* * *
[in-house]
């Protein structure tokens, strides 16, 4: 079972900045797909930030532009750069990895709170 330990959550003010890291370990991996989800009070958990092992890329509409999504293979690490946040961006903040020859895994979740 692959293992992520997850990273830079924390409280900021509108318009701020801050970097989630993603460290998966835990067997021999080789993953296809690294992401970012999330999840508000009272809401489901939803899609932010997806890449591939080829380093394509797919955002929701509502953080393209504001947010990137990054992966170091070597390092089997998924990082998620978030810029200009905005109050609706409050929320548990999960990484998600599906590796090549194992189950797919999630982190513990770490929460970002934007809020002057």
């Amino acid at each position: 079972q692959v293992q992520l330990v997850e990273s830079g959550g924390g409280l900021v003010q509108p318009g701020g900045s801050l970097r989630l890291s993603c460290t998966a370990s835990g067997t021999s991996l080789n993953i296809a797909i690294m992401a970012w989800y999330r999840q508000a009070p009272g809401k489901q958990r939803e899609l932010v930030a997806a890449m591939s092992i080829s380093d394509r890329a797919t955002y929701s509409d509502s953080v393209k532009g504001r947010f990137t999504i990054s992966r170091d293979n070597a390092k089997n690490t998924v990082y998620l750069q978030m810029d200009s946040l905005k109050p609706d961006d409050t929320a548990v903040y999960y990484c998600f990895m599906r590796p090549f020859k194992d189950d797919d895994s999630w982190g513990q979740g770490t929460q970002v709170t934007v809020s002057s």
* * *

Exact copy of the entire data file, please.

[in-house]
């Protein structure tokens, strides 16, 4: 079972900045797909930030532009750069990895709170 330990959550003010890291370990991996989800009070958990092992890329509409999504293979690490946040961006903040020859895994979740 692959293992992520997850990273830079924390409280900021509108318009701020801050970097989630993603460290998966835990067997021999080789993953296809690294992401970012999330999840508000009272809401489901939803899609932010997806890449591939080829380093394509797919955002929701509502953080393209504001947010990137990054992966170091070597390092089997998924990082998620978030810029200009905005109050609706409050929320548990999960990484998600599906590796090549194992189950797919999630982190513990770490929460970002934007809020002057």
């Amino acid at each position: 079972q692959v293992q992520l330990v997850e990273s830079g959550g924390g409280l900021v003010q509108p318009g701020g900045s801050l970097r989630l890291s993603c460290t998966a370990s835990g067997t021999s991996l080789n993953i296809a797909i690294m992401a970012w989800y999330r999840q508000a009070p009272g809401k489901q958990r939803e899609l932010v930030a997806a890449m591939s092992i080829s380093d394509r890329a797919t955002y929701s509409d509502s953080v393209k532009g504001r947010f990137t999504i990054s992966r170091d293979n070597a390092k089997n690490t998924v990082y998620l750069q978030m810029d200009s946040l905005k109050p609706d961006d409050t929320a548990v903040y999960y990484c998600f990895m599906r590796p090549f020859k194992d189950d797919d895994s999630w982190g513990q979740g770490t929460q970002v709170t934007v809020s002057s």